MC


REDEEM DOWNLOAD CODE

If you received a download code in a vinyl you purchased, you can redeem it for your download here.


LOGIN

Login with your existing account.

Forgot Password

CREATE ACCOUNT

Create an account to purchase items.

cover

Wainwright Jr., E.w.

African Roots Of Jazz

AROJ Records

"This record literally came to us right thru our front door; a regular at the store brought us an intriguing looking LP that someone had given him at a flea market with the tag-line 'One Man’s Struggle to Preserve the Heritage of his Culture.' We dropped the needle on it and were floored by the sound—an inspired blend of spiritual jazz with elements of gospel, fusion, and free jazz with a beautiful church choir providing set dressing on some blazing bass & sax. And wow, this drummer slays! Is this some deleted Tribe title, or a forgotten Strata East release? How have we not heard of any of these session players? Is this first track even at the right speed? After weeks of finding crumbs on the trail, we finally connected with the architect of this unheralded gem E.W. WAINTWRIGHT himself, who’d been hiding in plain sight as a performing arts consultant for the Learning without Limits College Preparatory School. Wainwright mentored under Elvin Jones and performed with greats such as McCoy Tyner & Pharoah Sanders but limited his performing schedule to focus on what he calls 'the family thing.' Despite a career spanning 50 years playing venues as diverse as Carnegie Hall, a yearly engagement at the Discovery Museum, and the World Peace Conference in Paris, Baba Wain (as the kids call him) remains committed to the local community, teaching 5 days a week and giving drum lessons on the weekend as well as being a participating artist in the Arts in Corrections program at San Quentin Prison, earning him a 'Local Hero of the Year' award from KQED. E.W. Wainwright’s African Roots of Jazz is all you would hope for from a private press spiritual jazz record—a truly unique and engaging sound with nods to collaborators Tyner & Sanders and also the reverent tone of Coltrane (and her husband John), the intricate & specific arrangements of Ornette Coleman, the jittery percussive strut of Andrew Cyrille, and of course plenty of the big beat sound of mentor Elvin Jones. Woefully limited but truly unmissable."—Econo Jam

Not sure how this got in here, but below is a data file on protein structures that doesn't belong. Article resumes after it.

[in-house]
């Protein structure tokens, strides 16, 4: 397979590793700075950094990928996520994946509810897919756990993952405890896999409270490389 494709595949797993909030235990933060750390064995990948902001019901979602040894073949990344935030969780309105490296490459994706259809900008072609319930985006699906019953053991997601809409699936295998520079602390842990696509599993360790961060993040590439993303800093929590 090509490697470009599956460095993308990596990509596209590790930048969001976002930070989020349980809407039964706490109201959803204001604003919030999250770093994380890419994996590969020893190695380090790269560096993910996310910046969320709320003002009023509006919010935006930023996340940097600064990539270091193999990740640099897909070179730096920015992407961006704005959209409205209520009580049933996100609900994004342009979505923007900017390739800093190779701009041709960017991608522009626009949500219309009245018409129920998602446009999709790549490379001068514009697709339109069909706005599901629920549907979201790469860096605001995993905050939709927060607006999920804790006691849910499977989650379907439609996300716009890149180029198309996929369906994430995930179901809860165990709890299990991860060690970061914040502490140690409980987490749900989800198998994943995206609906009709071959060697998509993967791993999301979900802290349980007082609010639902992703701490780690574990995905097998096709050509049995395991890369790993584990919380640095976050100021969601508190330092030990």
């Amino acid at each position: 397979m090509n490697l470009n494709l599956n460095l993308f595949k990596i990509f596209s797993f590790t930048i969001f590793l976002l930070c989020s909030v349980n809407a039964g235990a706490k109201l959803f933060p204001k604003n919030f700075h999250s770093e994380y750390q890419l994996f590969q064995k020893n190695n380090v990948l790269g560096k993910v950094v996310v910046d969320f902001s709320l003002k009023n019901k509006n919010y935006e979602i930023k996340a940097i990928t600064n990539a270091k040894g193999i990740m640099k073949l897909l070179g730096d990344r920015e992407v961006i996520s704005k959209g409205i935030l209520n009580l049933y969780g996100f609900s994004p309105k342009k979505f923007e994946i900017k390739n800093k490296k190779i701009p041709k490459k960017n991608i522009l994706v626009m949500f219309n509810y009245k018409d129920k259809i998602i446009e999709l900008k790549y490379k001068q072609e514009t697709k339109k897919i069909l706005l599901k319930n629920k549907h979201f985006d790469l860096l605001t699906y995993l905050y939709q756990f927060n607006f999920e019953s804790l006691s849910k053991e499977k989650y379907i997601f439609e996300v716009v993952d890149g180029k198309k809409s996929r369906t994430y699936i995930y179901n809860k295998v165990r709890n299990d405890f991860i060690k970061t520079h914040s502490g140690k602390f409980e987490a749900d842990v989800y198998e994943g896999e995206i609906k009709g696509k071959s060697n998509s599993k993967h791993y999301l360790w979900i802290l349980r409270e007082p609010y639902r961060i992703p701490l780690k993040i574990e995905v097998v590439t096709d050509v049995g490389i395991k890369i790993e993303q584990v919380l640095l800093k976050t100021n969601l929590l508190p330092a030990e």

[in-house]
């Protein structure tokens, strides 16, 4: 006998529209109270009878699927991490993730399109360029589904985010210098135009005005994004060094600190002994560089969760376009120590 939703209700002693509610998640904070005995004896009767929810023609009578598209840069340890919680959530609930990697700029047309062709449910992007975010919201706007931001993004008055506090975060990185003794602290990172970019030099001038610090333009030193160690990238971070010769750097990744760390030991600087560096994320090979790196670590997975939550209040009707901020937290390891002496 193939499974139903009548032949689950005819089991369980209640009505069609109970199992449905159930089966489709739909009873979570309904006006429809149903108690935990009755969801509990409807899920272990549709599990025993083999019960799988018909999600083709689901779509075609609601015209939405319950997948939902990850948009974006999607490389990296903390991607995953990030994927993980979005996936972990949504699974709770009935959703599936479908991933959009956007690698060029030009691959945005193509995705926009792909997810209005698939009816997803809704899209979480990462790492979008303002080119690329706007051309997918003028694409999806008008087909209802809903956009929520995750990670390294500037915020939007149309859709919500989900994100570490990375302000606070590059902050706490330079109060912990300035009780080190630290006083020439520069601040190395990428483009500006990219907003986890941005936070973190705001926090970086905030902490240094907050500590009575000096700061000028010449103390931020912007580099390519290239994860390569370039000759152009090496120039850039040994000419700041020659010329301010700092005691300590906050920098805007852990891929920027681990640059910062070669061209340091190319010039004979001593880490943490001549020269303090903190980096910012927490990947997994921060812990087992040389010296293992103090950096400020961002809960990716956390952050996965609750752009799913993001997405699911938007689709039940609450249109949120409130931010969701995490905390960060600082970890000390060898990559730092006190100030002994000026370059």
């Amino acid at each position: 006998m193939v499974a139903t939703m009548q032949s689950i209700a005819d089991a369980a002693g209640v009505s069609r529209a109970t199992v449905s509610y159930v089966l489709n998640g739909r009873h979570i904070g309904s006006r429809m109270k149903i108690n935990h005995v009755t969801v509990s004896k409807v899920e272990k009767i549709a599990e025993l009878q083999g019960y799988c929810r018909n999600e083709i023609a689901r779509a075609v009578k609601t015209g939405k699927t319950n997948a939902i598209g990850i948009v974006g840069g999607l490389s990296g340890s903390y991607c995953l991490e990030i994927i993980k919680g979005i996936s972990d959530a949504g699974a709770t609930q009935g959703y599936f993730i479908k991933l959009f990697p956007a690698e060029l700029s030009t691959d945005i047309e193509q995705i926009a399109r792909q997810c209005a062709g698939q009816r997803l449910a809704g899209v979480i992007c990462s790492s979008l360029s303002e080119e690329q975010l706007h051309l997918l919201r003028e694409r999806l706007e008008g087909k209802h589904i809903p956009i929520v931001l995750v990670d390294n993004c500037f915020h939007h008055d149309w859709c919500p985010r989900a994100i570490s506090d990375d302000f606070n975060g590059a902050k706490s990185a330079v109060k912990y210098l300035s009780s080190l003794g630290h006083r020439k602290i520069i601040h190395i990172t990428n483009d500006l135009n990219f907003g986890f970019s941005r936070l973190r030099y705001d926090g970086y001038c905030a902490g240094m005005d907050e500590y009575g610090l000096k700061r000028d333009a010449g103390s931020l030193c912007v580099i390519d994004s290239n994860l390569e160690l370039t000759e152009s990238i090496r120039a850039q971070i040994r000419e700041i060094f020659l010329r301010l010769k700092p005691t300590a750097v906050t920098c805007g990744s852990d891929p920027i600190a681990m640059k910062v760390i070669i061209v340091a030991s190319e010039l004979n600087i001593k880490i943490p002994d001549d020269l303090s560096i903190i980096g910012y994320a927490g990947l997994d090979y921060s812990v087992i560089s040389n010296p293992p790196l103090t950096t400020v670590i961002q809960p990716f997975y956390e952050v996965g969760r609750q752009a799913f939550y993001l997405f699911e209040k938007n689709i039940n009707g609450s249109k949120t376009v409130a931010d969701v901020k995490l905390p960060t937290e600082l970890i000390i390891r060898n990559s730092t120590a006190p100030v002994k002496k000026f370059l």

Related Items